Supermarkets Boycott Products from Occupied Territories
THE HAGUE, 23/07/13 - Supermarket chains Aldi, Hoogvliet and Jumbo are no longer selling products from Jewish settlements in areas occupied by Israel. The companies have confirmed the boycott in a telephone roundup by Trouw newspaper.
Aldi and Hoogvliet are demanding that their suppliers no longer offer anything from the settlements. And Jumbo recently asked its suppliers for formal confirmation that products labelled as from ‘Israel’ really do come from that country and not from the occupied territories.
A debate has been going on for some time in the groceries sector on the question of how supermarkets should deal with products from the controversial settlements. While Aldi, Hoogvliet and Jumbo are taking the lead, other supermarkets are waiting to see which way the wind blows.
Market leader Albert Heijn, for example, is awaiting recommendations from the sector association for supermarkets, the Centraal Bureau Levensmiddelenhandel (CBL). The CBL in turn is awaiting recommendations by Ministers Henk Kamp (Economic Affairs) and Frans Timmermans (Foreign Affairs). And they in turn are looking to the European Union, as they prefer to handle the thorny question within the EU context.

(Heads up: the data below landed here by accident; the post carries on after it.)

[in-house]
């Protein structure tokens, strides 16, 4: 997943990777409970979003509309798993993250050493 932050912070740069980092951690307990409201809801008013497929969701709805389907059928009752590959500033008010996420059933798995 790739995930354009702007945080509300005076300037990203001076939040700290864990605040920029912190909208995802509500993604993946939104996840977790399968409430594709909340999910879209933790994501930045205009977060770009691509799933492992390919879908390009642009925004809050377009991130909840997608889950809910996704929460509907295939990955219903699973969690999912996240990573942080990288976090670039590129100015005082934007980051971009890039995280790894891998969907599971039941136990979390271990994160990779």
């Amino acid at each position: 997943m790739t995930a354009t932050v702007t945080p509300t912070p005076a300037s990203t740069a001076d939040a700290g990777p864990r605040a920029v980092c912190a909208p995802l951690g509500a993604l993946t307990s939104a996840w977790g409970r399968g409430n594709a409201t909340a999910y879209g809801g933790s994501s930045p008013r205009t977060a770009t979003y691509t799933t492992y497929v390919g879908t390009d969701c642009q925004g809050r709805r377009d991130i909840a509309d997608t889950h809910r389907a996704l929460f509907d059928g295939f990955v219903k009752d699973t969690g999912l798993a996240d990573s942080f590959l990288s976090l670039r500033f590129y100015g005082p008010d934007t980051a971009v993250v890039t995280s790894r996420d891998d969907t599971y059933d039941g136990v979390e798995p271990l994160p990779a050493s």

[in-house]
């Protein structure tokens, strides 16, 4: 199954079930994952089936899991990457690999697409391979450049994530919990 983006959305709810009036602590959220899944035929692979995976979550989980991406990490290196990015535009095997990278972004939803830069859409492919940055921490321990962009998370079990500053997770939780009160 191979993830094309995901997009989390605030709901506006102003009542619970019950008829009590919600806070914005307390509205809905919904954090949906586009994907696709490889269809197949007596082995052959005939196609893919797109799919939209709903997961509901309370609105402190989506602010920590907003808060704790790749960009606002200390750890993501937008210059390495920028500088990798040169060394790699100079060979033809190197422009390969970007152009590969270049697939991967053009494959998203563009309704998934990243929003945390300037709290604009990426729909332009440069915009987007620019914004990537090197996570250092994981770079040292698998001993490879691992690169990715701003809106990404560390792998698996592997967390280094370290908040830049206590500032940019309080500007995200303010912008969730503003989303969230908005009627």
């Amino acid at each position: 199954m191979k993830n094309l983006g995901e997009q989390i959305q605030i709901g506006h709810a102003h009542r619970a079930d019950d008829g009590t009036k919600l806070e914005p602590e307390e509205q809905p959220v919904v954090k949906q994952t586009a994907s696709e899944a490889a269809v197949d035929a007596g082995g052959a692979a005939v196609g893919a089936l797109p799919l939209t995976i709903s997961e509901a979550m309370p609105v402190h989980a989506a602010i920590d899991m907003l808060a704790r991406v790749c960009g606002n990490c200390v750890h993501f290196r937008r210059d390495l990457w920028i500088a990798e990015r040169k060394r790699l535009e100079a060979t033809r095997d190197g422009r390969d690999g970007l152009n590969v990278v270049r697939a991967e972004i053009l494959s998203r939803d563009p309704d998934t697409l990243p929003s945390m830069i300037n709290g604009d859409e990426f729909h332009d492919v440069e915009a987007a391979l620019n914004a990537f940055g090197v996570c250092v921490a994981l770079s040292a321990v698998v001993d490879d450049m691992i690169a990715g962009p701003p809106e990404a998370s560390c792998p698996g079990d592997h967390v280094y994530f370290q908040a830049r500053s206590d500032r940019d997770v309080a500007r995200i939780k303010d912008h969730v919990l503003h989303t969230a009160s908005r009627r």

The unclearness is further enhanced by the fact that the government gives conflicting signals, says Trouw. In March, Economic Affairs published a recommendation on ‘origin labelling’, that products from the occupied West Bank, East Jerusalem and the Golan Heights should no longer be allowed to carry the label 'Made in Israel'. The ban covered products including fruit, vegetables, wine, olive oil, fish and cosmetics.
But the advice was later removed from the ministry's website. The conservative (VVD) coalition party had difficulty with the political motivation, NRC Handelsblad newspaper reported at the time. The party wanted to leave the question to the market, but the market is actually praying for a directive from The Hague.
The cabinet now appears to have hived the matter off on Brussels, but gives no further information. Meanwhile, Dutch supermarkets still do not know where they are going. “We have already sent Minister Kamp a letter twice,” sighs CBL spokeswoman Miranda Boer. "The first time was a year ago. In the latest letter, two months ago, we urged speed. The sooner we hear something, the better.”